Lionel Messi's Father Says "Difficult" For Star Forward To Stay In Barcelona
Jorge Messi is in Barcelona to reportedly hold talks with club president Josep Maria Bartomeu about Lionel Messi's intention to leave the Spanish club.
- Jorge Messi is in Barcelona to reportedly hold talks with club president
- He will be hoping to unblock the stand-off between Barcelona and Messi
- Messi boycotted Barcelona's first pre-season training session on Monday
Jorge Messi, father and agent of Lionel Messi, said on Wednesday he thinks it will be "difficult" for his son to stay at Barcelona. Messi senior landed in Barcelona on Wednesday ahead of talks with the club's president Josep Maria Bartomeu about the striker's intention to leave this summer. Messi senior flew in from the Argentine city of Rosario, landing at the private terminal in Barcelona's El Prat airport on Wednesday morning. Asked by reporters about the possibility of Messi staying, Jorge Messi said: "Difficult". He was then asked how he sees his son's future at Barca, to which he replied: "Difficult, difficult".
When the prospect of joining Manchester City was put to him, he said: "There's nothing yet." It was suggested he had spoken already to City coach Pep Guardiola. "I didn't talk to Pep," Jorge Messi said. "Not to anyone."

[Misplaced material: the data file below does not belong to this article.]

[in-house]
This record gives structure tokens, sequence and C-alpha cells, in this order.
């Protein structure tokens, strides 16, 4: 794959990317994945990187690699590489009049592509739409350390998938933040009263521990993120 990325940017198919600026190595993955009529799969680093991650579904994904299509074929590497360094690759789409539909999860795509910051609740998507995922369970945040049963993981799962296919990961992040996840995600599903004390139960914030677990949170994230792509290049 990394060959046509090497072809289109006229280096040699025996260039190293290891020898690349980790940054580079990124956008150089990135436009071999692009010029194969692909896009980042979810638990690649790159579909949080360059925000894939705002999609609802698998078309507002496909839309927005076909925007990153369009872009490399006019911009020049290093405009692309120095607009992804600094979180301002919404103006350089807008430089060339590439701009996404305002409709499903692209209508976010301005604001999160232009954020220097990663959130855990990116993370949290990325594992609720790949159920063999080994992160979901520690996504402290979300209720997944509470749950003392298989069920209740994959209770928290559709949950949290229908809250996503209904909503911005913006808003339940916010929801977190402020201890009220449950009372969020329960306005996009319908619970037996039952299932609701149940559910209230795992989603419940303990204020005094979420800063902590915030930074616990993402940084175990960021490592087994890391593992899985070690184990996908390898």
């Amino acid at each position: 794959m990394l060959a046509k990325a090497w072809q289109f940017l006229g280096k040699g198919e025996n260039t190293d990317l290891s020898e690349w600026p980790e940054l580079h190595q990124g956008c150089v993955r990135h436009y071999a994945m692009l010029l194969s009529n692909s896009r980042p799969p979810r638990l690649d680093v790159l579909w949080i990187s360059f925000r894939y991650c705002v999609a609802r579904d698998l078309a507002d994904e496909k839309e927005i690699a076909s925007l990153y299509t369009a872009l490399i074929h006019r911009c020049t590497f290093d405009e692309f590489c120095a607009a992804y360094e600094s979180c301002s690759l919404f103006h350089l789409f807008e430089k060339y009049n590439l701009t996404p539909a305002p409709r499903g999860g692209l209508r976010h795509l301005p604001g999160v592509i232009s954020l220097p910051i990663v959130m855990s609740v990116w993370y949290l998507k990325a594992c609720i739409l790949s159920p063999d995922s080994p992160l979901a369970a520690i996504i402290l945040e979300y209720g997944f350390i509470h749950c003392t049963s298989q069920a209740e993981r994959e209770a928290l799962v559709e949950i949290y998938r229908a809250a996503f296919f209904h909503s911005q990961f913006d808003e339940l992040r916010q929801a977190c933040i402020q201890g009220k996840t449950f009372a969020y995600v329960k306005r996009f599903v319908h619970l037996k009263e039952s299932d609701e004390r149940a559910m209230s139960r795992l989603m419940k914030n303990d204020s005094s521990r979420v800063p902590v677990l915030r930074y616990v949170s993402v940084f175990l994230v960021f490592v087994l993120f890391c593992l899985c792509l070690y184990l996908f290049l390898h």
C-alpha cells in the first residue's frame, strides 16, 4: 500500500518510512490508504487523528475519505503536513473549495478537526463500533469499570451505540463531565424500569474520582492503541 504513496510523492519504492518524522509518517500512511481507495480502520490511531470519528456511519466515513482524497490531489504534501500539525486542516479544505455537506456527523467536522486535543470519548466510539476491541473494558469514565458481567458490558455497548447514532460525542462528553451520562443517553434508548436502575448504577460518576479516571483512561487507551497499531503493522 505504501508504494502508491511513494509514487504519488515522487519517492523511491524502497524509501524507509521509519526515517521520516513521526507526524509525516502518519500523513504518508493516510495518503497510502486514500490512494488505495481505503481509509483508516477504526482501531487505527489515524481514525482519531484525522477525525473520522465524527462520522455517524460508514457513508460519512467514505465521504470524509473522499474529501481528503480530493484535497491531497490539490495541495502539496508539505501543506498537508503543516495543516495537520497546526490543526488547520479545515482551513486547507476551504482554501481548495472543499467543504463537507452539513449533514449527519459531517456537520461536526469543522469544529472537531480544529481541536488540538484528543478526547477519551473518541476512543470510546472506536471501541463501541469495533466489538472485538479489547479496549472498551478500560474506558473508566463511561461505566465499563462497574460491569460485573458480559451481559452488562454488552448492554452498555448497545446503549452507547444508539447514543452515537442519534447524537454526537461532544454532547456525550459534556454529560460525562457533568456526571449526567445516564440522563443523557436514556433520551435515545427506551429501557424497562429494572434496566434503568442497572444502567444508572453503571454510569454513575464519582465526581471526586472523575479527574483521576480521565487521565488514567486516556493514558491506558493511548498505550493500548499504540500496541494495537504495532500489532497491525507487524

Jorge Messi will be hoping to unblock the stand-off between Barca and his son, which threatens to descend into an expensive and bitter legal battle if a resolution cannot be found.
The 33-year-old striker boycotted Barcelona's first pre-season training session on Monday, as he tries to force his way out of the club he joined as a 13-year-old.
Messi also failed to attend a coronavirus test at Barcelona's training ground on Sunday.
Yet Barcelona insist their captain will only depart if his 700-million-euro ($833 million) release clause is activated, a stance that has been backed up by La Liga, who say that release clause still applies.
But Messi and his lawyers argue he is allowed to go for free this summer according to another clause in his contract, which they claim was triggered on August 25 when a burofax stating Messi's intention to leave arrived at Camp Nou.
If Messi joins another club but loses in court, he could be liable to pay the 700 million euros Barcelona are owed.
Abu Dhabi-owned Manchester City are the firm favourites to sign Messi, not least because of his previous success with City coach Pep Guardiola. Inter Milan, Juventus and Paris Saint-Germain are also interested.